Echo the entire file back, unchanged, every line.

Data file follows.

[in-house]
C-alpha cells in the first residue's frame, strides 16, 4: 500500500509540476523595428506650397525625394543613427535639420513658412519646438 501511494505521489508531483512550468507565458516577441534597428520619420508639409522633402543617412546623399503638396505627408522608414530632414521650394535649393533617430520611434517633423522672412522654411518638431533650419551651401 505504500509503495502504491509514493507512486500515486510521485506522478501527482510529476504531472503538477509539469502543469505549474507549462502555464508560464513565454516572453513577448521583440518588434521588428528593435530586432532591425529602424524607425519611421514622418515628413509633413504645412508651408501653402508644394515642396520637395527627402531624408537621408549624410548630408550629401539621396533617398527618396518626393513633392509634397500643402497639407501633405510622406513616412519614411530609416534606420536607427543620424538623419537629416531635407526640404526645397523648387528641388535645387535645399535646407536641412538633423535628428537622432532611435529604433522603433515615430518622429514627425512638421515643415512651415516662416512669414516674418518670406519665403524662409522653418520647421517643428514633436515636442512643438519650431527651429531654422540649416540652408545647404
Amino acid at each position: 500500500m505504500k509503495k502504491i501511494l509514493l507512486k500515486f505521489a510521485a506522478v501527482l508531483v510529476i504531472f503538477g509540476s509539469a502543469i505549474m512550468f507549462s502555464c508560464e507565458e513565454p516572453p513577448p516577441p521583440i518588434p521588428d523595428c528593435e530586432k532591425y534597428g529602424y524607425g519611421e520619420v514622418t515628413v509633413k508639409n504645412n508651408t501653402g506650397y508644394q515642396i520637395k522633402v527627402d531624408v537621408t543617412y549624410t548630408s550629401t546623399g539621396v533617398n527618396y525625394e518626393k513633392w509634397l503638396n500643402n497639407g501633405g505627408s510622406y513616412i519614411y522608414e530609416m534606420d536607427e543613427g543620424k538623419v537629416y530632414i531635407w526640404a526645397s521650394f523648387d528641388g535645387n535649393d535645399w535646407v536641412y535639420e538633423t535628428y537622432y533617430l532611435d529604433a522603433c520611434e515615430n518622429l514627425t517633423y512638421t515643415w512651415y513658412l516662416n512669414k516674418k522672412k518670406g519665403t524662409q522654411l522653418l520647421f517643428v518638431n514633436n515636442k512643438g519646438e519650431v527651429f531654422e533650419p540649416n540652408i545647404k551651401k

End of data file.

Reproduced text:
[in-house]
C-alpha cells in the first residue's frame, strides 16, 4: 500500500509540476523595428506650397525625394543613427535639420513658412519646438 501511494505521489508531483512550468507565458516577441534597428520619420508639409522633402543617412546623399503638396505627408522608414530632414521650394535649393533617430520611434517633423522672412522654411518638431533650419551651401 505504500509503495502504491509514493507512486500515486510521485506522478501527482510529476504531472503538477509539469502543469505549474507549462502555464508560464513565454516572453513577448521583440518588434521588428528593435530586432532591425529602424524607425519611421514622418515628413509633413504645412508651408501653402508644394515642396520637395527627402531624408537621408549624410548630408550629401539621396533617398527618396518626393513633392509634397500643402497639407501633405510622406513616412519614411530609416534606420536607427543620424538623419537629416531635407526640404526645397523648387528641388535645387535645399535646407536641412538633423535628428537622432532611435529604433522603433515615430518622429514627425512638421515643415512651415516662416512669414516674418518670406519665403524662409522653418520647421517643428514633436515636442512643438519650431527651429531654422540649416540652408545647404
Amino acid at each position: 500500500m505504500k509503495k502504491i501511494l509514493l507512486k500515486f505521489a510521485a506522478v501527482l508531483v510529476i504531472f503538477g509540476s509539469a502543469i505549474m512550468f507549462s502555464c508560464e507565458e513565454p516572453p513577448p516577441p521583440i518588434p521588428d523595428c528593435e530586432k532591425y534597428g529602424y524607425g519611421e520619420v514622418t515628413v509633413k508639409n504645412n508651408t501653402g506650397y508644394q515642396i520637395k522633402v527627402d531624408v537621408t543617412y549624410t548630408s550629401t546623399g539621396v533617398n527618396y525625394e518626393k513633392w509634397l503638396n500643402n497639407g501633405g505627408s510622406y513616412i519614411y522608414e530609416m534606420d536607427e543613427g543620424k538623419v537629416y530632414i531635407w526640404a526645397s521650394f523648387d528641388g535645387n535649393d535645399w535646407v536641412y535639420e538633423t535628428y537622432y533617430l532611435d529604433a522603433c520611434e515615430n518622429l514627425t517633423y512638421t515643415w512651415y513658412l516662416n512669414k516674418k522672412k518670406g519665403t524662409q522654411l522653418l520647421f517643428v518638431n514633436n515636442k512643438g519646438e519650431v527651429f531654422e533650419p540649416n540652408i545647404k551651401k